Well, it’s official. The UK has decided by the slimmest of majorities to leave the EU. Or at least parts of the UK have decided it. And only some of the age groups. But on the whole, it appears that more people were afraid than not. So what does this mean for the EU, the UK, and the rest of the world. Well, for most of the world, not a whole lot to be fair. Most places won’t be affected by what happens when a tiny island nation decides to leave a group of bully nations that have been kicking the smaller members around. Most places have their own shit to deal with, most of which has been run-off effect from the actions of previous generations of those same bully countries foreign policies, and of course that little island nation too. But it will affect some people, a small percentage to be sure. First, all those holiday-home owning Brits will have to sell and vacate their lovely Spanish villa’s, which will probably cause a fall in house prices in Spain and Portugal, after all the French and Italians aren’t going to move to Spain when they have their own Mediterranean coastline to live in. Tourism will drop as well, which could impact several EU countries unfortunately, no longer will it be as easy as jumping on a flight to France for a weekend of skiing, now you’ll need a visa (though it could be simple, with EU and UK maintaining visa-free status for tourist visas). The UK will want to revive it’s failing economy, failing even more so now thanks Brexit, imports will be taxed on EU manufactured goods I suspect, though what will replace those goods? The UK manufacturing industry has struggled since being dismantled in the Thatcher years, it will take an enormous investment to get it back to a standard to provide the UK with goods. Will the UK seek to reinvent the Commonwealth? Who would join with them, I can see Australia and New Zealand seeking ties with a resurgent UK, more for nostalgia sake than actual economic advantage (JKs new slogan, let’s make NZ great again). Canada, hard to say, recently it has looked more to the US than the UK for approval. Economically there would be a market for raw materials in the UK, with Scandinavian lumber being taxed, Canadian lumber could fill the gap, and since the US doesn’t like our lumber, it would prove a boon to the economy. I see Eastern Canada being more approving of greater UK-Can relations than Western Canada. But the rest of the former Commonwealth, where would they sit? I can’t see India, Pakistan, nor Bangladesh being too eager to jump on the glory-days bandwagon, with a growing Asia-Pacific economy, they are at the front to profit from that, a turn back to the Commonwealth would put them in a slow decline. The African and Caribbean nations could do well from an agreement, providing they are calling the shots, not the UK. If they could get the UK to wipe debts off the books, and provide infrastructure, then it would be a winning situation for them, however, if the succumb to quick money and no localized control, then it would be a spiralling descent downward.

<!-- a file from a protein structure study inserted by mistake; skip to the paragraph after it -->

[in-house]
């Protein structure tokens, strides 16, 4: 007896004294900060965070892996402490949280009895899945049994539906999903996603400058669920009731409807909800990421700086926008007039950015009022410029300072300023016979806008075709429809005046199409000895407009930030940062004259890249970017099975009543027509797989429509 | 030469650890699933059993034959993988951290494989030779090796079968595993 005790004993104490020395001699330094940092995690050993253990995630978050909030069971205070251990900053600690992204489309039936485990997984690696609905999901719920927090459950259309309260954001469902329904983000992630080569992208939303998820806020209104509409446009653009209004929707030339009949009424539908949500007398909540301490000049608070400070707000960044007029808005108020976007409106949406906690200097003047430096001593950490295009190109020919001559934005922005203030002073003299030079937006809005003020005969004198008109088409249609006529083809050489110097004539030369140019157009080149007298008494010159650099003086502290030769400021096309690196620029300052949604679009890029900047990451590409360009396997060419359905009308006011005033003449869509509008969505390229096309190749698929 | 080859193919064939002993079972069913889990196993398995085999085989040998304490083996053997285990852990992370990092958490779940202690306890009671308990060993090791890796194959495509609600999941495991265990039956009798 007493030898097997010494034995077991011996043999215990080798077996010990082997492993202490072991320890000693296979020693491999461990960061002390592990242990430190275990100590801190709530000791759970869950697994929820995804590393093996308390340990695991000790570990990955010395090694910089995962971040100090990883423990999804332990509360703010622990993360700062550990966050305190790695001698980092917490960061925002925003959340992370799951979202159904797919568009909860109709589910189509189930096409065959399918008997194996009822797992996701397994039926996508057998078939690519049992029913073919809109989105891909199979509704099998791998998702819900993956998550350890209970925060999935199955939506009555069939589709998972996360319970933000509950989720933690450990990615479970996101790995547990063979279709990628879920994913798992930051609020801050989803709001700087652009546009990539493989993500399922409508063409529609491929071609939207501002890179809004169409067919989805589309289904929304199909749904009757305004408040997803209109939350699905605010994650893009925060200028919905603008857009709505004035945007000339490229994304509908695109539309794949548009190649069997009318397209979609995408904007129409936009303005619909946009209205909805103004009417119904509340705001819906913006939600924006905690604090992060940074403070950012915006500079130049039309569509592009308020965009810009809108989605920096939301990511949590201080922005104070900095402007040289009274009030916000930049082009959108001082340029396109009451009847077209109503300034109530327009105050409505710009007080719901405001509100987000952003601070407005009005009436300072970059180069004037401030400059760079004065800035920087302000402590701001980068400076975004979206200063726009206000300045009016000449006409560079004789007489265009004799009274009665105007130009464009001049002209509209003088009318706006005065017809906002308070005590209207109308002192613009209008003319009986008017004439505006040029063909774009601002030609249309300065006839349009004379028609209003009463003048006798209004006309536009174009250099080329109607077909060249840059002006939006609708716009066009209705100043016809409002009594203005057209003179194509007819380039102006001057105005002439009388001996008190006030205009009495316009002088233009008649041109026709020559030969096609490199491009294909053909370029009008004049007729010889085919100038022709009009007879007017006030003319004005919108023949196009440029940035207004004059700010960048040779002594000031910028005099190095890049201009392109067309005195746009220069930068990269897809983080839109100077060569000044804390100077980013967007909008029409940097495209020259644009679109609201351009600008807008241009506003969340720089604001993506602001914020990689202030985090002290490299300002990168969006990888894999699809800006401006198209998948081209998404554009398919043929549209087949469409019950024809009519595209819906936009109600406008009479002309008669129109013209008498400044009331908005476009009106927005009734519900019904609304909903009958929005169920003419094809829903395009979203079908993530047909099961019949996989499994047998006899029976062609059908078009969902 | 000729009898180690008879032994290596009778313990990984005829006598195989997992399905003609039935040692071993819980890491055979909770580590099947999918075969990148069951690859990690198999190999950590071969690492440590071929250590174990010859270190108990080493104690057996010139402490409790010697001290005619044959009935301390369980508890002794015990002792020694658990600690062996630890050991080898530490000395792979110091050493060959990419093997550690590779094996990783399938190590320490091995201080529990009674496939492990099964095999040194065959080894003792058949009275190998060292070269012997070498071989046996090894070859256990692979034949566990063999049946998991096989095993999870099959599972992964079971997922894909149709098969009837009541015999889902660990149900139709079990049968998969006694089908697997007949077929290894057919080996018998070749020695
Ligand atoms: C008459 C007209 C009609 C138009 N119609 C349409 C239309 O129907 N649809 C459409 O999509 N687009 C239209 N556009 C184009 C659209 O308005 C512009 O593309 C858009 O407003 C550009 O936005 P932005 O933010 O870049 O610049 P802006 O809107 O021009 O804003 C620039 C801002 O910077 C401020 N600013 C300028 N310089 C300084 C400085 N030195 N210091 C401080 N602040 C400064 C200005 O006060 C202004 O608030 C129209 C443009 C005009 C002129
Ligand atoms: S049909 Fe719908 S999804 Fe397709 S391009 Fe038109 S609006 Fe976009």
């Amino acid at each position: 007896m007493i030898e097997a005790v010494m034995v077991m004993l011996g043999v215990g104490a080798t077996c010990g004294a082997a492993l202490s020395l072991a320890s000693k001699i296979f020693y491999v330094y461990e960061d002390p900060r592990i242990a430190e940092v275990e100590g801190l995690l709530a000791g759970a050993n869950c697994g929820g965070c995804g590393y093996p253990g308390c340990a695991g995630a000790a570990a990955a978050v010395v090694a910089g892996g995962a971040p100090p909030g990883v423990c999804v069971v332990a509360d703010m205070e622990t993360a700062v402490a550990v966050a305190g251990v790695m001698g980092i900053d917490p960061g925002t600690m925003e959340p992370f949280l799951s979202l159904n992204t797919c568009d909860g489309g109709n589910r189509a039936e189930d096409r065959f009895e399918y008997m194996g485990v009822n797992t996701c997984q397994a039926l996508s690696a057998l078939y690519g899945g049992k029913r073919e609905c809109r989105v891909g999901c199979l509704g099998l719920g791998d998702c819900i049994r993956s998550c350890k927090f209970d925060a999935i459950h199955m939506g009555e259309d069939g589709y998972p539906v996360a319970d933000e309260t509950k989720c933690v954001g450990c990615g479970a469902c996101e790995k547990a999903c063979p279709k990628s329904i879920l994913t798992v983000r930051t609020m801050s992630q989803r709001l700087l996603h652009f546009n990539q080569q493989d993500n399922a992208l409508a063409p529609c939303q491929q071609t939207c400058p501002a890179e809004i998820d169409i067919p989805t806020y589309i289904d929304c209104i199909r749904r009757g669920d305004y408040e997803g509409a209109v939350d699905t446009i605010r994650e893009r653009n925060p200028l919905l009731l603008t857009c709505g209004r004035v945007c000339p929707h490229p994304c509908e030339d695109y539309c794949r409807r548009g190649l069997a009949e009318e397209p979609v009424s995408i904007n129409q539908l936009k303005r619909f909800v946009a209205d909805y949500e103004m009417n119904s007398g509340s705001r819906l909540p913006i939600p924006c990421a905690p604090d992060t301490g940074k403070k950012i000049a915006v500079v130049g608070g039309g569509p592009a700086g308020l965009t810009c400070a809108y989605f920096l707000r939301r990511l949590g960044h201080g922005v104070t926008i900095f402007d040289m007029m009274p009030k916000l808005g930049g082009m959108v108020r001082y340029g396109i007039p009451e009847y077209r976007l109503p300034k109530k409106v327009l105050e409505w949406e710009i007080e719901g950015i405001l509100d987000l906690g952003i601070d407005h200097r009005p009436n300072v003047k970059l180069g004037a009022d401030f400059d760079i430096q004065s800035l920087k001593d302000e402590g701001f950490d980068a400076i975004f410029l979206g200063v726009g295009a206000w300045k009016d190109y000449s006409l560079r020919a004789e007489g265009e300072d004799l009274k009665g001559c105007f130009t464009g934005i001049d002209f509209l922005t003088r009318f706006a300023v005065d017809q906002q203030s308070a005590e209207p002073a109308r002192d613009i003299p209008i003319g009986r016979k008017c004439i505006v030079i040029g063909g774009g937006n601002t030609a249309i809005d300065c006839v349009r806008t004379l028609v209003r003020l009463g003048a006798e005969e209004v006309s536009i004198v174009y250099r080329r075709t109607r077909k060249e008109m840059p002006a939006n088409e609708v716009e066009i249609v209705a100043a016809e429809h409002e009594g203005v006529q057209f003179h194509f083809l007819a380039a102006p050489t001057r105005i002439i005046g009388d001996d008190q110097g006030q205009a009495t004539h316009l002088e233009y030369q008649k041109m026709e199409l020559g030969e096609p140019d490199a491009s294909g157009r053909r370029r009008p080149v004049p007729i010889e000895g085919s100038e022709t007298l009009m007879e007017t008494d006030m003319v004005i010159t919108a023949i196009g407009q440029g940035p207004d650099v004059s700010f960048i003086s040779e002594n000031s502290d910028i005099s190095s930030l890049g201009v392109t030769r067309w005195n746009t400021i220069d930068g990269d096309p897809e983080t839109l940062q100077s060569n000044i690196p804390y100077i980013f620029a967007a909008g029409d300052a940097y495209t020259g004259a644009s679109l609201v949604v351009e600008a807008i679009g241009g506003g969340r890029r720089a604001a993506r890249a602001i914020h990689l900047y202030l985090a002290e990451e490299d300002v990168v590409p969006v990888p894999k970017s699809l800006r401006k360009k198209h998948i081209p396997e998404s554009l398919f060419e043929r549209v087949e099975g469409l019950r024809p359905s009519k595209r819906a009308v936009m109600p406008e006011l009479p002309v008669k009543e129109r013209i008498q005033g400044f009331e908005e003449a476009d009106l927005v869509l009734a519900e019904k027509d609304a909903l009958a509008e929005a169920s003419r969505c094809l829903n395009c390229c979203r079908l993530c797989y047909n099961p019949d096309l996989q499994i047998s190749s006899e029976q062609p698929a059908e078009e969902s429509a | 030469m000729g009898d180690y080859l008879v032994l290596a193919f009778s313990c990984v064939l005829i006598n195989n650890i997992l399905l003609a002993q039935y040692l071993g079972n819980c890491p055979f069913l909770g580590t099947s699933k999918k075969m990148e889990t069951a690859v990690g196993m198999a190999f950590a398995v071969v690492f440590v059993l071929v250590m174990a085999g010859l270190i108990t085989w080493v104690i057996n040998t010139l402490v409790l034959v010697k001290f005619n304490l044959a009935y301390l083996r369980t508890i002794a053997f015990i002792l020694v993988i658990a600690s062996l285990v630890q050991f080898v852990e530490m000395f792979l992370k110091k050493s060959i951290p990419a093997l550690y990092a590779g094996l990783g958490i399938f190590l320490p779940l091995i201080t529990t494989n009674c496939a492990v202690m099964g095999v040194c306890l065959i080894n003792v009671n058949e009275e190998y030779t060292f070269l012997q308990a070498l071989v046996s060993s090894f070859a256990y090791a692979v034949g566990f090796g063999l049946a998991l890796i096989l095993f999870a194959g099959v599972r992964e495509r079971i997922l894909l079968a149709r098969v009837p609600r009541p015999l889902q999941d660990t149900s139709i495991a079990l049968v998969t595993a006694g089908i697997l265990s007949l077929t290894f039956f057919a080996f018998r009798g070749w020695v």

As for the residents of the UK, well, already Scotland is looking at another referendum on leaving the UK, Ireland is looking at plans to incorporate Northern Ireland (as they too voted to stay in the EU). Earlier this year the UK implemented sweeping immigration reforms, creating salary floors required to stay within the UK, many public sector jobs fall under those floors, as do jobs in rural regions. With leaving the EU this puts many more jobs at risk, especially in the public sector. The NHS is already dangerously short of nursing staff, with all but the highest paid nurses making below the immigration ceiling it will be harder to fill positions vacated by leaving EU nationals. Same is true in teaching positions. Cameron was already on pace to dismantle the NHS, is this one more nail in the coffin? The Brexiters will say ‘well, we want British nurses in British hospitals!’, but the fact remains that there are not enough British nurses to fill those positions as it is, and with University costs trending upwards, less will enter into caring professions that are so valuable to our lives that we pay them as little as possible.
It remains to be seen just how much this vote will affect people, certainly some will be worse off, new migrants to the UK, who speak English, may well have to learn another language in order to move yet again, uprooting family, transporting their networks of family, friends, and colleagues to various destinations in the EU. It also ruins my own plans of obtaining an EU passport to study in the UK, but then again, many EU universities are cheaper and the quality of education is just as good.